Because planning a program doesn't just take 5 minutes

Archive for December, 2015

Letter M Storytime

floating magnetsLetter M could also have gone on for quite some time – after all, mice and monkeys and magnets and monsters have all had their own storytimes (although not all since I’ve started blogging).

One of the things that has happened over the course of this fall is that patrons have gotten used to having activities other than crafts at the end of storytime.  This gives us a lot of flexibility, and also allows us to reuse some materials that we have created for other programs.  It makes me a little less excited about doing labor-intensive science storytimes, but it shouldn’t — after all, storytime re-use justifies the time spent creating some of those activities.

We’ve had a fun fall, and I’m looking forward to continuing with the alphabet this spring (although letter N is looking like a thin one so far.)

Want to know more?  Read on!


Engineering Challenge: 3-D Shapes

IMG_2423The Engineering Challenges always work out to be so much easier than the Hands-On Science classes to plan and set up.  We find some cool materials, maybe with a formal challenge and maybe not, and then throw them out there and let the kids build.  I think some of these kids are starved for just general creative building time.  I’m amazed by both the vast energy and creativity they pour into it, and by the lack of ability at some basic skills like tearing tape.  This challenge — see what you can make out of craft sticks, straws, and tape — was so fun that we are going to recreate it for my daughter’s 9th birthday party next month.

Want to know more?  Read on!

Letter L Storytime

lemon-lime-printsLions and ladybugs and llamas, oh my!  I didn’t have any trouble coming up with books for L, but songs and large motor activities were harder.  This was one of those weeks where I was really glad to have brought a big selection of materials because I ended up needing shorter, more interactive books as opposed to longer, more involved stories.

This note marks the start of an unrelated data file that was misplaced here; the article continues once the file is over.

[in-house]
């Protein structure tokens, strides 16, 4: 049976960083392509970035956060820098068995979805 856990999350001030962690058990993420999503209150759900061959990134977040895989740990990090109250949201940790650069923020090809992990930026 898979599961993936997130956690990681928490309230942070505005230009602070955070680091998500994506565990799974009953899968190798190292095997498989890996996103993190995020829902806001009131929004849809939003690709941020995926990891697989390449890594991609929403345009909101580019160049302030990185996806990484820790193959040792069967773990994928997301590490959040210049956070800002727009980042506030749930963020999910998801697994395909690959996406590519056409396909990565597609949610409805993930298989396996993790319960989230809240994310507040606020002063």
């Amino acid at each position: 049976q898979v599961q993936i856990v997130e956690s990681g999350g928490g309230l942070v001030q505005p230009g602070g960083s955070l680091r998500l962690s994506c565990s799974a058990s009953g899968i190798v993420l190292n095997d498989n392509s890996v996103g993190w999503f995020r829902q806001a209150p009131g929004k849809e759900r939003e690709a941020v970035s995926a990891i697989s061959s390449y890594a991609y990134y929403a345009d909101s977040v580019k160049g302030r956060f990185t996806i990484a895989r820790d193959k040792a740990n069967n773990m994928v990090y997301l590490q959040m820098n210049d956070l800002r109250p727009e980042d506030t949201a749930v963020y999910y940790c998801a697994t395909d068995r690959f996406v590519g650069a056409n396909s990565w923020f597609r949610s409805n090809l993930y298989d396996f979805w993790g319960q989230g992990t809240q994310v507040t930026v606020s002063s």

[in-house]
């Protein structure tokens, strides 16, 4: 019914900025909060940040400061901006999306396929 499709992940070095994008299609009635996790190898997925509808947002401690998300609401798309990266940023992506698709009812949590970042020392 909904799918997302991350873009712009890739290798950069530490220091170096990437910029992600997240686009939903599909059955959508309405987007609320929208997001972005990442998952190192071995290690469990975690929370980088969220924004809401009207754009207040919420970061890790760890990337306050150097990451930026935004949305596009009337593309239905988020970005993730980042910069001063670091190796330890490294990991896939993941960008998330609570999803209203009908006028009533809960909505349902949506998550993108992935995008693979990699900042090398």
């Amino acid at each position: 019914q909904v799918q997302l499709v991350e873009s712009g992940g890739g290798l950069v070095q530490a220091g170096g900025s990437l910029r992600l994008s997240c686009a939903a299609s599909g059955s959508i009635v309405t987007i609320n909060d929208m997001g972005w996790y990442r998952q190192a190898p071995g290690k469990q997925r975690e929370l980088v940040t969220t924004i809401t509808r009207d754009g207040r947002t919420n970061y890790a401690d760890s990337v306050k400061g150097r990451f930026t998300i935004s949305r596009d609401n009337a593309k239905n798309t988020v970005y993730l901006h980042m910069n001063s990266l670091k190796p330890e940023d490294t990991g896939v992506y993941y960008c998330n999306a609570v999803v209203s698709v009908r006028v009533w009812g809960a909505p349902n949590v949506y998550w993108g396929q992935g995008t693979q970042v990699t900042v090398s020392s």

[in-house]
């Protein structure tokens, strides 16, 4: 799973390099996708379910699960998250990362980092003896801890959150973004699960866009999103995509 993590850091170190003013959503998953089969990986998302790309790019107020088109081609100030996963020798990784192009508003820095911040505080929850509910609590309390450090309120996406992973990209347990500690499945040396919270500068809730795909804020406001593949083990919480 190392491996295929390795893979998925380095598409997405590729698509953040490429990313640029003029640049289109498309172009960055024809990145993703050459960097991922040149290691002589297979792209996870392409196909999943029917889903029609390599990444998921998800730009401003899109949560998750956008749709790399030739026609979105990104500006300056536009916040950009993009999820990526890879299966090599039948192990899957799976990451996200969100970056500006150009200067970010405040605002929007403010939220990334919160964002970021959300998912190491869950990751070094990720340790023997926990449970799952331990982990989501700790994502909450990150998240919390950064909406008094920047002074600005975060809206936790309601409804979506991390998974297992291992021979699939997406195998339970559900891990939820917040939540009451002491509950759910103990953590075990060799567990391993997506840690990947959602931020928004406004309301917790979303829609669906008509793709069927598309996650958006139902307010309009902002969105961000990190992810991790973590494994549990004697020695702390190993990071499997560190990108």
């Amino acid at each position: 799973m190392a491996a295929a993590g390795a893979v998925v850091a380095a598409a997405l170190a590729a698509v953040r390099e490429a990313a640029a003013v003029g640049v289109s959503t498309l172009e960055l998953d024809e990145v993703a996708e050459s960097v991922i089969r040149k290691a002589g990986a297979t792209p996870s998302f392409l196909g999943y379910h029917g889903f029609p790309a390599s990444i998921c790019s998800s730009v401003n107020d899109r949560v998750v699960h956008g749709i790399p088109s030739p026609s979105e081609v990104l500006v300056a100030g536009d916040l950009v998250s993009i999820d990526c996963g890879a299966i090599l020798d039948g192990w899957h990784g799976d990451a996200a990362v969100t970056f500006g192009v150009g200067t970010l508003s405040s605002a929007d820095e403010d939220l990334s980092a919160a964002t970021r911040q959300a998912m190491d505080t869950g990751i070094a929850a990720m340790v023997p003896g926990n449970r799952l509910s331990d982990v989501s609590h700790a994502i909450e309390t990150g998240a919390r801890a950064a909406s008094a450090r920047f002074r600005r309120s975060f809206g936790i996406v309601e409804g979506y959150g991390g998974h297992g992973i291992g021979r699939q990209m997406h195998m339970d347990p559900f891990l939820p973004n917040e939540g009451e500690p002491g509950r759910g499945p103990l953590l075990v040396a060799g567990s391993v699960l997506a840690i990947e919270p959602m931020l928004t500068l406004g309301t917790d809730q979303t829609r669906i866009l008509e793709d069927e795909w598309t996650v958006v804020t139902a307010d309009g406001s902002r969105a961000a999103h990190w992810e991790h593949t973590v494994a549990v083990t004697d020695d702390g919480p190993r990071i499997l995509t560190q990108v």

The other presenters chose to do Legos for the activity.  I did fruit printing with lemons and limes, which smelled nice in addition to being fun and colorful.  Once more, I found that both standing and working on a shared project instead of a take-home project worked well.

Want to know more?  Read on!

Letter K Storytime

kite2The alphabet-themed storytimes are chugging along.  We will get about halfway through the alphabet this fall and then finish it up during the winter session.  That leaves spring to try something different.

I wasn’t sure how the letter theme would go, but as we near the halfway point, I have to say I like it.  It gives a nice structure to the program.  The kids have definitely gotten used to the format, and they enjoy the mystery bag and figuring out the letter of the day.  For a few letters, it’s been harder to find active songs, but there’s plenty of material if you’re creative.

This week we talked about kings, kittens, kites, and kisses and we even flew homemade kites (kind of).

Want to know more?  Read on!

Boys and Books: Dodger & Me

rock-paper-scissors-baseballWe’ve had a pretty consistent group of boys this year.  This was a small group, but we had a lot of fun.  It actually worked out well; we played two competitive games, so having two teams was perfect.

Some of the moms who have third and fourth grade girls as well were talking afterwards about how Boys and Books differs from Mother-Daughter Book Club.  They enjoy both programs, but agreed that the girls are more active in the discussions (I think one of them used the word “hyper”) and the boys get more into the activities.

We started Mother-Daughter Book Club two years ago, and Boys and Books a few months later.  Having seen parents request activities that they then don’t show up for, I’ve been consistently impressed with the response to both of these programs.  We’ve now had a request for a second grade book club, which should be coming soon (although it won’t be mine).  I’m still really enjoying the boys.  There are lots of good books for this age group, and lots of fun activities to go with them!

Want to know more?  Read on!

Roads & Bridges Science Storytime

lego-marbleThis was so fun!!  I stole most of the ideas from WonderWorks: Mazes, Trails, Pathways, and Roads, although I ended up doing a very different selection of activities.  One of the things I like about these STEM storytimes is trying to make sure we have a broad selection of activities.  I had a slightly crafty station, Lego building, Thomas trains, sensory bags, and even a large motor obstacle course station.  Many of the kids end up spending most of their time at a favorite station, so I think it’s nice to appeal to as many different kinds of learners as possible.

Want to know more?  Read on!

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